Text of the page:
Sunday, January 24, 2010

Being Happy

Todd Solondz's most famous film sums up its view of its characters, the audience, humanity, et. al in its opening scene in which Jon Lovitz's Andy, on the wrong end of a breakup in a chichi restaurant, tells Jane Adams' Joy, "You're shit and until the day you will always be shit," the shattering silence shared between them fading into the film's title, written in glorious wedding cake font... "Happiness." You know you're in the 1990s thus, a time when irony enjoyed a carte blanche in our stultified, deadpanned culture, winking so much you might wonder if we didn't all suffer from some kind of nervous disorder of the oracular variety. Depending on whether or not you long for the Clinton years, Solondz's pretensions are the zenith or nadir of that careless affectation.

The story is set where the butt of most jokes originate, New Jersey. Revolving around the three sisters of the Jordan family, the story's center is Joy, who Solondz bludgeons with a series of Job-like trials that leave her loveless, ridiculed and cheated. Solondz, operating like a Judaic godhead with punitive bills to reckon, does not equate good works with success since Joy, a sweet-tempered aspiring musician floundering between day jobs, cannot seem to do right screwing up to the very end. Though self-righteous when making comparisons, Joy's sisters aren't much better off. One sister, Helen (Laura Flynn Boyle), is a successful, feted poet who takes advantage of the American tendency toward morbidity writing lurid poems about being raped as a child (knowing she's a phony for having lived an easy life). Molly Shannon's Trish is a perky, judgmental married mother of three, whose husband is the film's chief bait, a sympathetic pedophile.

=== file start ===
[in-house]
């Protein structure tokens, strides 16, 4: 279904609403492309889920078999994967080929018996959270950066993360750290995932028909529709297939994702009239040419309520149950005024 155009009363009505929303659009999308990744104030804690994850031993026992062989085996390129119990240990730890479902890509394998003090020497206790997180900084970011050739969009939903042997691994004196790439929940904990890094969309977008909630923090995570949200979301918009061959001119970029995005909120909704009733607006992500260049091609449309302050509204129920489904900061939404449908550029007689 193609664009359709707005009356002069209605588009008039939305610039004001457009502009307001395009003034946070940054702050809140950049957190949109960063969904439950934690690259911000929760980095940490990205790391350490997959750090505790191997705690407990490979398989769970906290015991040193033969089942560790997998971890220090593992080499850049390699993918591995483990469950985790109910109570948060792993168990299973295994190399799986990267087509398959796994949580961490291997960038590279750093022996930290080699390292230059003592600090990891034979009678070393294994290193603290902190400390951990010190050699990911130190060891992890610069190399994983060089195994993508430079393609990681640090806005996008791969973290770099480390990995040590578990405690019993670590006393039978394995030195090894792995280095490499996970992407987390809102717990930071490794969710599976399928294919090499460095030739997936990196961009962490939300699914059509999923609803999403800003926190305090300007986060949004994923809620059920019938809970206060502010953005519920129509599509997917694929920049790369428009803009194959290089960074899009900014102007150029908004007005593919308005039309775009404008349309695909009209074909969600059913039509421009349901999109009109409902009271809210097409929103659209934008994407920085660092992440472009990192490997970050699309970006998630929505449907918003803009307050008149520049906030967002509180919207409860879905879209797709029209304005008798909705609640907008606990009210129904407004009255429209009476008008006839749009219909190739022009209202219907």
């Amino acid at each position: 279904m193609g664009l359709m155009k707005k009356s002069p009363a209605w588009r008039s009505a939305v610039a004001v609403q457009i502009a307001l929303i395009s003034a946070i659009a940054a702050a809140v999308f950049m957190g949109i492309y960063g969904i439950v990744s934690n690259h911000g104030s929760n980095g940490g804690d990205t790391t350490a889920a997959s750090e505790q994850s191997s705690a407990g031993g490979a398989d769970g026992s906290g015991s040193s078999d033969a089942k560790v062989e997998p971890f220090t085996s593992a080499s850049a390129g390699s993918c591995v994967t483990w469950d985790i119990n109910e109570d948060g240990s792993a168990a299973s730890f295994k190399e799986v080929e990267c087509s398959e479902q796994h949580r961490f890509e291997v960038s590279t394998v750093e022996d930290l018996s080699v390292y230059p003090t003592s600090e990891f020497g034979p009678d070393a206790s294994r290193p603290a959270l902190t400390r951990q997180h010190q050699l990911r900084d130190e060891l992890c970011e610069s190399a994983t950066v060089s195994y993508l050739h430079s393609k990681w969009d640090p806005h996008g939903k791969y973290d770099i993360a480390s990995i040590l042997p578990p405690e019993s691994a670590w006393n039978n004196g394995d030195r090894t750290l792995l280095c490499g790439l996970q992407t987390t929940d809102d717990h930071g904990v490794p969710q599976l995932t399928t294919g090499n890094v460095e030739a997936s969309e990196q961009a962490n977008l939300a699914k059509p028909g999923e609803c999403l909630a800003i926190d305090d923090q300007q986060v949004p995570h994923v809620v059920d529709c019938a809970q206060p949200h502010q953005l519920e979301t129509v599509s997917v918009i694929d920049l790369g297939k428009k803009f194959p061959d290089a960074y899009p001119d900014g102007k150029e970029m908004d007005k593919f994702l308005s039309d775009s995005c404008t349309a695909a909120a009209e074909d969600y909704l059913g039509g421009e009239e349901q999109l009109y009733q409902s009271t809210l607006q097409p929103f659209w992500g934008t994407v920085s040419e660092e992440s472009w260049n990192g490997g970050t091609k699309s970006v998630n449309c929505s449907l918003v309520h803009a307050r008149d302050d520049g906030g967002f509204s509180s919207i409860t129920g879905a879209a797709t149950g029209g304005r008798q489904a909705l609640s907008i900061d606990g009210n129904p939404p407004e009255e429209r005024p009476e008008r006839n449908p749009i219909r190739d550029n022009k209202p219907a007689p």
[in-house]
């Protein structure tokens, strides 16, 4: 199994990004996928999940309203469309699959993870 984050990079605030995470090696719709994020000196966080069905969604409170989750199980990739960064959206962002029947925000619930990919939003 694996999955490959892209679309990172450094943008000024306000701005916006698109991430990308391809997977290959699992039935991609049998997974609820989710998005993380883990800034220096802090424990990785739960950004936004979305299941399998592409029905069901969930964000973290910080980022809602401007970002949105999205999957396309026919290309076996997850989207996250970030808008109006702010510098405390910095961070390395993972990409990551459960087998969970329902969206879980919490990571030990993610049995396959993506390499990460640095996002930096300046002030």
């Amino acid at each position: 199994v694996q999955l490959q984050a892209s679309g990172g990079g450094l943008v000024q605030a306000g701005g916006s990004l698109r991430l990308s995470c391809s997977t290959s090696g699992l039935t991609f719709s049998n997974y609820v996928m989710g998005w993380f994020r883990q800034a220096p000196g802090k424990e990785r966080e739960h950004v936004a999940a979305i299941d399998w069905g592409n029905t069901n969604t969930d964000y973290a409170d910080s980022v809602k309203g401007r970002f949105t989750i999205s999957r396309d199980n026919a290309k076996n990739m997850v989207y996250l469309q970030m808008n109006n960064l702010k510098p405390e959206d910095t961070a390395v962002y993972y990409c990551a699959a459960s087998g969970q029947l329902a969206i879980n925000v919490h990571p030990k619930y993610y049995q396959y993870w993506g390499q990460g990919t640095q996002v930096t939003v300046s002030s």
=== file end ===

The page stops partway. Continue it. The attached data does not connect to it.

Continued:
Easily the creepiest scenes in a creepy movie are the father-son talks between Bill Maplewood (Dylan Baker) and Billy. It begins when 11-year-old Billy asks his father what cum is. This leads to an explanation of masturbation and even an offer from Bill to help Billy facilitate the operation of his gonads. He politely declines. Billy has a friend named Johnny Grasso on his baseball team, a boy whom Johnny's father confides to Bill is a "fag" (Bill is a psychiatrist, thus simple people feel safe telling him embarrassing stuff). Suspecting that little, effeminate Johnny Grasso is as his father suggests, Bill drugs him with a tuna sandwich during a sleepover, taking his perversions to the next level. Another friend of Billy's, Ronald Farber, is molested by Bill when his parents are out of town. He is eventually found out by the Grassos and arrested. The family estate house is scribbled with accusatory vitriolic graffiti and his wife walks out on him with the kids, abandoning him to his presumed ignominious fate.